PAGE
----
Arran Day 3 Goatfell

The Isle of Arran Hikes | Goatfell

Goatfell is a must-do if you’re a keen hiker visiting the Isle of Arran. Standing at 874 metres it is the highest mountain on the island and offers spectacular views across the island to the mainland.

We hiked this wonderful peak in September, and were very blessed with warm weather and calm conditions. We made the most of this by setting off in the dark so we could watch dawn break over the island.

Our Goatfell Hike

We set our alarms for 4am and parked up a single track road that opens into a small car park just off the main road in Corriburn Bridge, taking the alternative arran coastal way path that incorporates this peak.

The path is well sign posted as you start to snake up through forests, after 30 minutes or so you start to ascend very quickly, leaving the tree line behind. This is one of those walks where you can’t see the top from the beginning and even at this point the peak is not yet in sight. The sun started to rise over the water of the firth, filling the sky with the most gorgeous orange light and warming us up (we had to stop several times to de-layer and de-head torch!)

The path starts to get steep, and is pretty relentless, the corrie burn spring is to your left but the path is really well marked and easy to get your footing. At 400 metres you meet another path that crosses a ford, this is our return path, for now though we stay straight. By now the peak has stopped being shy and you get to see the whole mountain range of Goatfell has opened up in front of you. Seeing the sunrise light wash over the landscape was pretty special, your path is visible all the way to the top at this point.

As we came to the foot of the big steep climb in Coire Lan we were incredibly lucky to spot a red deer high up on the fell, it was taunting us. We sent the drone up to take a look and what we saw through the screen was incredible….on the other side of the ridge was a huge cloud inversion, thick fluffy white cloud still snuggled at the heart of the island. It gave us a huge push to get to the top as soon as possible so we could see it for ourselves.

There is a last short sharp push where you climb from 600m to 800m very rapidly, but the path is easy to follow and we were rewarded with the amazing cloud inversion at the top. All that heat we had generated was lost at the top as a bracing breeze was there to greet us (layers were swiftly put back on).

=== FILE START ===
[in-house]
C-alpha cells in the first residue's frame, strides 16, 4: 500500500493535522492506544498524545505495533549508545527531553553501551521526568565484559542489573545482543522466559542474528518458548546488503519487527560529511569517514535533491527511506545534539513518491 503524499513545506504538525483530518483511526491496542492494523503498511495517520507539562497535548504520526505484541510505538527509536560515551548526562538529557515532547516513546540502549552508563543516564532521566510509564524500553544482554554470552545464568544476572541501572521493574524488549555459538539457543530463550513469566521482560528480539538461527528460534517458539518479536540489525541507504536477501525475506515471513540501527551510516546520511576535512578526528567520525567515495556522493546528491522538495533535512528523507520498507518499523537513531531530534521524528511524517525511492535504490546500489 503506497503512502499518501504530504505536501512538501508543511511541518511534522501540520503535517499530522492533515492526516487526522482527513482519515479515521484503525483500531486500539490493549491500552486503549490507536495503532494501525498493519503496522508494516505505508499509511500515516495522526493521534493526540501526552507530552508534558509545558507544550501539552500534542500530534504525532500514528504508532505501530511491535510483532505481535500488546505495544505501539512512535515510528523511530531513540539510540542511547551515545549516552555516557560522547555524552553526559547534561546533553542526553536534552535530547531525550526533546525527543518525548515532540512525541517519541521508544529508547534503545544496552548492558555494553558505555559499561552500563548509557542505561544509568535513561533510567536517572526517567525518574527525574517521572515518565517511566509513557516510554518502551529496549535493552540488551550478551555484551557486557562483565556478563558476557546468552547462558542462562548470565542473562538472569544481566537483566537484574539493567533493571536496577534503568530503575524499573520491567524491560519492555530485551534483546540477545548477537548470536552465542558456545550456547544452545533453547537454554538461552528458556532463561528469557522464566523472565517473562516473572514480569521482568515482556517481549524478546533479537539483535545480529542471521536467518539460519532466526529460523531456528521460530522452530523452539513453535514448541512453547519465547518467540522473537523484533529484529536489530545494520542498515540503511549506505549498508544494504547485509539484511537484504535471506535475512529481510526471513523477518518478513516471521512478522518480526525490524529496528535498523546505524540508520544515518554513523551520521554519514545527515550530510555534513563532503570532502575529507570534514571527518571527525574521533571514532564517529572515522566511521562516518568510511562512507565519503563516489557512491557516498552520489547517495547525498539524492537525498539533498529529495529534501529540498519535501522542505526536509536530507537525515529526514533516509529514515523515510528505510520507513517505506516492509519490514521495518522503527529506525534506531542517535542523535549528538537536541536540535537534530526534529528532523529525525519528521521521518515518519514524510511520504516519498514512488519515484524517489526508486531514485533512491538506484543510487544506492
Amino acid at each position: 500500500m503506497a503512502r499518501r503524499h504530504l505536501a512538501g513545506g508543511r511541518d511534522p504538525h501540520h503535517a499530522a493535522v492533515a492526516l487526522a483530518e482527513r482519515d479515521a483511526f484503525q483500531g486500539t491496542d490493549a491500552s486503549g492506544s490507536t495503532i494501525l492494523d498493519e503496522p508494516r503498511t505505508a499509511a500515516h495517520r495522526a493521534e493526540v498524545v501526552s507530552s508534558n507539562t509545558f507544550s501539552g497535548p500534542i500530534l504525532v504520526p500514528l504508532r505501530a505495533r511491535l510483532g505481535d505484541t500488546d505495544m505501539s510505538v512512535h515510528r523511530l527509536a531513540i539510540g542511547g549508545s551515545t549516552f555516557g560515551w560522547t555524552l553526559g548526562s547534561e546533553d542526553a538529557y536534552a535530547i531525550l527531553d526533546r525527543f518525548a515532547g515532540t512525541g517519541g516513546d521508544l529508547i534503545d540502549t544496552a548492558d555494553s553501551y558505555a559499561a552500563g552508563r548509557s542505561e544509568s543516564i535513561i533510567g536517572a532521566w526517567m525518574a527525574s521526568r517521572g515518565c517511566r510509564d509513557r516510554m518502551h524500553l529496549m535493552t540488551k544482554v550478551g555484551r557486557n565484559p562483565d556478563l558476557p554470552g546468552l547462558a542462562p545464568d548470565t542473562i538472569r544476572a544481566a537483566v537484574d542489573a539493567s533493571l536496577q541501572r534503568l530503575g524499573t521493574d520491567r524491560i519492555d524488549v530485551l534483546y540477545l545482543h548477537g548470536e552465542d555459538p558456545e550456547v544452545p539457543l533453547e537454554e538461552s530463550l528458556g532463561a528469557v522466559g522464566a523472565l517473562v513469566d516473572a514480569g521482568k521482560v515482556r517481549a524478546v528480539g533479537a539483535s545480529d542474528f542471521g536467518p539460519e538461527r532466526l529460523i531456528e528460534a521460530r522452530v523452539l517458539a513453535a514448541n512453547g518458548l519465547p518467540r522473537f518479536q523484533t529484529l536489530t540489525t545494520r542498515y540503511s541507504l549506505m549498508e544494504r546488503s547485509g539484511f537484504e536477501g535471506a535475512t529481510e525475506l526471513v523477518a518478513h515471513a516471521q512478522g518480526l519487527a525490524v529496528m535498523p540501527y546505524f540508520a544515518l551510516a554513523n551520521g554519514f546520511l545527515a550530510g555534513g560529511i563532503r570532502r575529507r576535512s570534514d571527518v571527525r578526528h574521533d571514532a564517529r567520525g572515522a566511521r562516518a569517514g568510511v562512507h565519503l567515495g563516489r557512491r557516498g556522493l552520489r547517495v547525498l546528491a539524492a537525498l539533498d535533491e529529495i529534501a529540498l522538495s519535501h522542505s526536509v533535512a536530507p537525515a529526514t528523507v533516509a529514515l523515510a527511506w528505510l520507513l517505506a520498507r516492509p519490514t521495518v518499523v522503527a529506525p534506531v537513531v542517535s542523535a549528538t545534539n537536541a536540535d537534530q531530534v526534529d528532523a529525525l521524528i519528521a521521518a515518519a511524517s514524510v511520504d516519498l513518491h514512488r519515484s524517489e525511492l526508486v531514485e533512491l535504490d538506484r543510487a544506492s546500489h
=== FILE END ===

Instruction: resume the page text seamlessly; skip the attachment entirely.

At the top you’re turning left to walk along the Goatfell ridge line, there are some tricky spots and you need to be prepared to clamber over rocks. Ensure you have good footwear and a pair of poles if you’re not completely confident on your feet. The views either side of the ridge line were just incredible. You could see all the way across the island.

Although there was only 74m height and not a huge amount of distance to get to Goatfell it takes a little time due to the scrambling, and up & downness of traversing the ridge line.

At the peak of Goatfell is a wider flat area with a stone to mark the top. The stone has a beautifully detailed map of the island which is engraved onto a metal plaque. There we took shelter behind some rocks (the wind had really picked up at this point) and ate our lunch.

To head back down you take the ‘tourist route’ off the south east side of the peak, it’s another steep and sharp descent down which is a mixture of steps and scrambling. It’s a popular way up so we saw lots of keen hikers as we decended. At around 600m the path splits into two, the tourist track curving off to the right and down to Brodrick, our path stays straight and head down Meall Breac.

You end up back crossing the ford over Corrie Burn spring and re-joining your start path for the last 30 minutes before you reach the car park.

You can learn more about the route via our Kamoot page, scan the QR code at the top of the page of click on the link here to download the GPX route.

ch_uk-Blog - Author - Joseph Box

Joseph Box

Joe is a keen outdoor enthusiast, enjoying running and bouldering in his spare time.

Publish Date: 28/02/2024